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  • Hisayuki TSUCHIYA, Takeo MIYAKE, Eise YOKOYAMA, Sadahiko NOZAKI
    1998 Volume 64 Issue 5 Pages 313-325
    Published: September 30, 1998
    Released: June 28, 2010
    JOURNALS FREE ACCESS
    In order to elucidate the influence of drinking water components and lifestyle on bone density, we carried out chemical analysis of the water drunk by 463 adult females (mean age: 49.9 ± 11.0 years) living in Saitama Prefecture, together with questionnaire survey and ultrasonic bone densitometry measurement. It was found that, in both pre- and post-menopausal women, the larger the body weight the higher the bone density. In the pre-menopausal group, furthermore, bone density tended to increase as the subjects did more frequently out-door activities and as Ca concentration in their drinking water was higher. In the post-menopausal women, higher bone density was associated with higher intake of milk and dairy products at present. According to statistical analysis, the factors whose correlations with bone density were greater in the order: frequency of out-door activities, Ca concentration in drinking water, and body weight for pre-menopausal women; body weight, and the consumption of milk and dairy products for post-menopausal women. Our present results indicated that, in addition to physical factors and lifestyle, Ca concentration in water was related to bone density, though only among women before menopause. In this particular area, therefore, the quality of drinking water might be an important factor which is related to bone density.
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  • Suzuko SHIMAYA
    1998 Volume 64 Issue 5 Pages 326-336
    Published: September 30, 1998
    Released: June 28, 2010
    JOURNALS FREE ACCESS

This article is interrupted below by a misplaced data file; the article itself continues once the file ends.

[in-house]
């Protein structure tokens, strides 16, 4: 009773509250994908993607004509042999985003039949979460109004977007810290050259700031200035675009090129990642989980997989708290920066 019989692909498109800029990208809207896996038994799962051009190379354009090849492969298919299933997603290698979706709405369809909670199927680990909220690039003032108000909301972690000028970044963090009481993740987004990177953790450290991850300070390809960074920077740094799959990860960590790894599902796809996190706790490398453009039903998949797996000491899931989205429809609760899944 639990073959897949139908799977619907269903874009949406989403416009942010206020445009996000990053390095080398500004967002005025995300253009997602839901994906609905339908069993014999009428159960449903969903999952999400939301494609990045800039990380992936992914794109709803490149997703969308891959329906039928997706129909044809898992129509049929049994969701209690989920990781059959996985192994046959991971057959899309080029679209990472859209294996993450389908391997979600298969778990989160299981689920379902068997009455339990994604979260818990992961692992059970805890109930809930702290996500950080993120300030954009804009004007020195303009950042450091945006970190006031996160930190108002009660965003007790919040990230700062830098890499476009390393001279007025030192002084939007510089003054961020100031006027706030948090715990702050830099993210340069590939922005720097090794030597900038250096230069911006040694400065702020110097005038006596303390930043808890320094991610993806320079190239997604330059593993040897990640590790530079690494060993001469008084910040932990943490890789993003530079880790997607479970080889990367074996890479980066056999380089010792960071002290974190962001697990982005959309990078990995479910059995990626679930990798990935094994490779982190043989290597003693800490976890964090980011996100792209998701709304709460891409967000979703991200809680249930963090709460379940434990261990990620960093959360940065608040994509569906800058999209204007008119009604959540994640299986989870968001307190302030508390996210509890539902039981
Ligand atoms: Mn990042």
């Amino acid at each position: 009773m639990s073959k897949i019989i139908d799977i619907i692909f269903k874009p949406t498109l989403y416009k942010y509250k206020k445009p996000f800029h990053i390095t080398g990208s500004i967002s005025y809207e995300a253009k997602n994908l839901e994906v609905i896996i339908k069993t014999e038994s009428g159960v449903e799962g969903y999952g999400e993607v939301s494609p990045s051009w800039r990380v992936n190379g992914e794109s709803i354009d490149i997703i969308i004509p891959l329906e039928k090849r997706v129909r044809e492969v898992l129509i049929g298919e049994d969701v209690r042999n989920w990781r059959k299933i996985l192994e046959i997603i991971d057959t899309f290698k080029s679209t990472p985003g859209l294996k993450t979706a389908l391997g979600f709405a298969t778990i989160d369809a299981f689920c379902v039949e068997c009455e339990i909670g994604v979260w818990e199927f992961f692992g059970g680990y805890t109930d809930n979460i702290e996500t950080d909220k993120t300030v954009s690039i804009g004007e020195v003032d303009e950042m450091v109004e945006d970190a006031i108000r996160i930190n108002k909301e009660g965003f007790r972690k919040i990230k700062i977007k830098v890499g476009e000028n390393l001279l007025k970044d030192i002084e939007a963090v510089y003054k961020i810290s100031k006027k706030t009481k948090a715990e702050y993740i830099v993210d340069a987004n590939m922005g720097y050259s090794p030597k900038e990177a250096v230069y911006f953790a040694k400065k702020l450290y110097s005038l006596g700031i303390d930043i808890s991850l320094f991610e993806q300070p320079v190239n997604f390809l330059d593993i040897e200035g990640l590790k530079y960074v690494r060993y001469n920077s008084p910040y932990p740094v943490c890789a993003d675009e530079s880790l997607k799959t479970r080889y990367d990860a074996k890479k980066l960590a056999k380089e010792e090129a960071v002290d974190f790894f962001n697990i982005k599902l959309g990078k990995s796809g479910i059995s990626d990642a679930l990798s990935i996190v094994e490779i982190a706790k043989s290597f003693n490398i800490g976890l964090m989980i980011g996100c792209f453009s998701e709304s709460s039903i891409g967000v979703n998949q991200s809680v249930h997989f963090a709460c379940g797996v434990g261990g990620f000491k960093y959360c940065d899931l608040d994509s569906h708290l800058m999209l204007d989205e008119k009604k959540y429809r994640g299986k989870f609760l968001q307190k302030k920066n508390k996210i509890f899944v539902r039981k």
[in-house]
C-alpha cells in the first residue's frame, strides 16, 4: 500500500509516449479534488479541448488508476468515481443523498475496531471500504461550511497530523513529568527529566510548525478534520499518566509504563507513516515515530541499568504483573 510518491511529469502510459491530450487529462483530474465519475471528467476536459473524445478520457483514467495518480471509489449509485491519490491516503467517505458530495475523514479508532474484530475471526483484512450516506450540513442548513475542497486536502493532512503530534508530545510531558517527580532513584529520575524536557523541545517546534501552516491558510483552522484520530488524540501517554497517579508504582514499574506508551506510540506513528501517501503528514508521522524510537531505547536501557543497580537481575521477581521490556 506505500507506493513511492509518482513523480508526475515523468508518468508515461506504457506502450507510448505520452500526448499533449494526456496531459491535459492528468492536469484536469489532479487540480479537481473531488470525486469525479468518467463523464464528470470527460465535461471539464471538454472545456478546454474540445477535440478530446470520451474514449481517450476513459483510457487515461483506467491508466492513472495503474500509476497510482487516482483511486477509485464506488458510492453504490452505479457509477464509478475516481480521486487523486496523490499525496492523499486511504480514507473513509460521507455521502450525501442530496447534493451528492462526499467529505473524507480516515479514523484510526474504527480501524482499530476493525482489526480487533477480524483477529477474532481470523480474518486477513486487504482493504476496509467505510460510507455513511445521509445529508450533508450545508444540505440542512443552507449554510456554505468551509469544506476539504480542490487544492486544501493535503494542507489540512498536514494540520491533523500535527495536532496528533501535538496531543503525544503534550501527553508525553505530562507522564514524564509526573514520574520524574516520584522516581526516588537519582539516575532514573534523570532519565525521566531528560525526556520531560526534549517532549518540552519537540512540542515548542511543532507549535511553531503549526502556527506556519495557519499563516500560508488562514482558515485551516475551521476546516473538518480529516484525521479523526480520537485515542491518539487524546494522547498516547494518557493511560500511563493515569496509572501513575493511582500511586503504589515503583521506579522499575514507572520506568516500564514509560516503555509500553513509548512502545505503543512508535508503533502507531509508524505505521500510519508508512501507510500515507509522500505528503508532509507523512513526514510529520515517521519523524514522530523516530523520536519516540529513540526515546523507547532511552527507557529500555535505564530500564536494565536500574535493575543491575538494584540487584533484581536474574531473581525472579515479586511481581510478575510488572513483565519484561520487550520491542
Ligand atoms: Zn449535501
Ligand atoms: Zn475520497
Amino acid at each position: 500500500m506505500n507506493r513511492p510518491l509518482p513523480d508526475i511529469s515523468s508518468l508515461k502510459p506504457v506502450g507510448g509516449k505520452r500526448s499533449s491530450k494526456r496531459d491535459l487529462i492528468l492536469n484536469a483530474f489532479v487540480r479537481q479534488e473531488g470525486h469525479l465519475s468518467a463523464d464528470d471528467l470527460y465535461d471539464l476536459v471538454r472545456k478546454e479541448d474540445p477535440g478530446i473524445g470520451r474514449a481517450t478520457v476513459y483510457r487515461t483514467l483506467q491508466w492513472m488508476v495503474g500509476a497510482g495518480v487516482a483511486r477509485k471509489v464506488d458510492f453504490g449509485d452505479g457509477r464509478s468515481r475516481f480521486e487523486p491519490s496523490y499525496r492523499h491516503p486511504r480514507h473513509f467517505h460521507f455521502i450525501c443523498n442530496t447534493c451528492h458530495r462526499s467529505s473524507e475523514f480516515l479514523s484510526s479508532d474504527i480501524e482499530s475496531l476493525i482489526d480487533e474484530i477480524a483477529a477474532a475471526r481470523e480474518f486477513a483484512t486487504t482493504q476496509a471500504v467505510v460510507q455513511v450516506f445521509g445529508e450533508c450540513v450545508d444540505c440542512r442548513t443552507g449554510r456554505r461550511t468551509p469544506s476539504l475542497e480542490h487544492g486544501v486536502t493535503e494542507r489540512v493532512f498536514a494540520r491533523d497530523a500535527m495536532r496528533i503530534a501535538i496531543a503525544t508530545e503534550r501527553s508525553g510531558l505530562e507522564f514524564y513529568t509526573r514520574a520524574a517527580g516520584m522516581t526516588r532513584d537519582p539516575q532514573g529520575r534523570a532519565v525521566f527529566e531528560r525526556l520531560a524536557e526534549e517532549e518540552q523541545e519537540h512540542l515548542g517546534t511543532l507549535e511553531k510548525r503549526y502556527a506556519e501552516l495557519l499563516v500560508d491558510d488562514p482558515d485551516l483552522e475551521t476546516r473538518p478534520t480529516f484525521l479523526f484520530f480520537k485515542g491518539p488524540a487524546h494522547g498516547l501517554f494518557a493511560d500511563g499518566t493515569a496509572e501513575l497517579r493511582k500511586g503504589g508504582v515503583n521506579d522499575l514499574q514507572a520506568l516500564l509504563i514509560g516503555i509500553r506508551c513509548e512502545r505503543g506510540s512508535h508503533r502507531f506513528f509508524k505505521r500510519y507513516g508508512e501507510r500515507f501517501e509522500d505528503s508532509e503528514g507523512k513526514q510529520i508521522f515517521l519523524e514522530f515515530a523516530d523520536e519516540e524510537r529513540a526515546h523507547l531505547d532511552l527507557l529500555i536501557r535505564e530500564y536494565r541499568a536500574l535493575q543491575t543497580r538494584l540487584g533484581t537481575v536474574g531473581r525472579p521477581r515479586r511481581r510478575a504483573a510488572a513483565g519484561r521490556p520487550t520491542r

The incidence of retinopathy among diabetic workers in the gas industry was studied. 281 workers with diabetes mellitus were followed up from the onset of disease to retirement. Of them, 106 developed retinopathy. The relation between the incidence of retinopathy and the following 12 factors pertaining to diabetic workers was analysed: l) classification according to Keith-Wagener criteria of fundus oculi, 2) classification according to control of the cardiovascular system, 3) classification according to control of diabetes mellitus, 4) weight control, 5) total cholesterol levels, 6) triglyceride levels, 7) HbA1C, 8) urinary protein, 9) age at present, 10) age at diagnosis, 11) duration of diabetes, 12) family history of diabetes. Hayashi's Quantification II Analysis was used for calculation of risk factors. The major results were as follows: 1. The factor most closely associated with the development of retinopathy was the classification according to Keith-Wagener criteria. 2. Factors closely associated with the development of retinopathy in order were: Keith-Wagener classification> control of diabetes (insulin therapy) > HbAlc (greater than 8.1%)= low weight > urinary protein positive = the age at diagnosis (younger than 29) = Age at present (40 to 49). 3. Controllable parameters such as weight, hyperlipidemia, and blood glucose level are factors less closely associated with the development of retinopathy. 4. Although Keith-Wagener classification, age, and duration of diabetes are uncontrollable, these factors are associated with the development of retinopathy. 5. The risk score for each risk factor was calculated as follows:Risk factor Risk scoreKeith-Wagener classification 3 ---------10Insulin (less than 40 U per day)--------- 5Keith-Wagener classification 2 --------- 4HbAlc>8.1%--------------------------------- 2Low weight <95% --------------------------- 2Keith-Wagener classification 1 --------- 1Urinary protein positive ------------------ 1Age at diagnosis (younger than 29) --- 1Age at present (40 to 49) ------------------ 16. Based on the total risk score for each individual, the probability values of development of retinopathy were estimated as follows:Risk score Probability0 0.171.0 0.302.05.0 0.526.09.0 0.8610 1.00 These findings demonstrate difficulties in management of diabetes and suggest that assessment of individuals and long-term care is important for diabetic patients.